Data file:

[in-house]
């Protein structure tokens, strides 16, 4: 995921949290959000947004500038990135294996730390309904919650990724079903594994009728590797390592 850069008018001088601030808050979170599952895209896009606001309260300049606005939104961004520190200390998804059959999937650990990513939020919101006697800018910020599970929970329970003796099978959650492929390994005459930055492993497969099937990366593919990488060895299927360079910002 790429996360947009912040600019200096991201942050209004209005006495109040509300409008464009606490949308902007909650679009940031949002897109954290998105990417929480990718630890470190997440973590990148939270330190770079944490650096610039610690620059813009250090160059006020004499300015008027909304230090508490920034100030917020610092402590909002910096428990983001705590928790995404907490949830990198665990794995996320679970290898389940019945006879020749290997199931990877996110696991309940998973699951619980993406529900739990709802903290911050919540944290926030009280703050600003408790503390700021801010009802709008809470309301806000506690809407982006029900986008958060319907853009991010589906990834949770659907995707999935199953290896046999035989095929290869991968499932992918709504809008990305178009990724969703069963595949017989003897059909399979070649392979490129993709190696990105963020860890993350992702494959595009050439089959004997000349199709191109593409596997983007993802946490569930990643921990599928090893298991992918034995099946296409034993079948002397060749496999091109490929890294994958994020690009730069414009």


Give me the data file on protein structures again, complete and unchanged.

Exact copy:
[in-house]
């Protein structure tokens, strides 16, 4: 995921949290959000947004500038990135294996730390309904919650990724079903594994009728590797390592 850069008018001088601030808050979170599952895209896009606001309260300049606005939104961004520190200390998804059959999937650990990513939020919101006697800018910020599970929970329970003796099978959650492929390994005459930055492993497969099937990366593919990488060895299927360079910002 790429996360947009912040600019200096991201942050209004209005006495109040509300409008464009606490949308902007909650679009940031949002897109954290998105990417929480990718630890470190997440973590990148939270330190770079944490650096610039610690620059813009250090160059006020004499300015008027909304230090508490920034100030917020610092402590909002910096428990983001705590928790995404907490949830990198665990794995996320679970290898389940019945006879020749290997199931990877996110696991309940998973699951619980993406529900739990709802903290911050919540944290926030009280703050600003408790503390700021801010009802709008809470309301806000506690809407982006029900986008958060319907853009991010589906990834949770659907995707999935199953290896046999035989095929290869991968499932992918709504809008990305178009990724969703069963595949017989003897059909399979070649392979490129993709190696990105963020860890993350992702494959595009050439089959004997000349199709191109593409596997983007993802946490569930990643921990599928090893298991992918034995099946296409034993079948002397060749496999091109490929890294994958994020690009730069414009």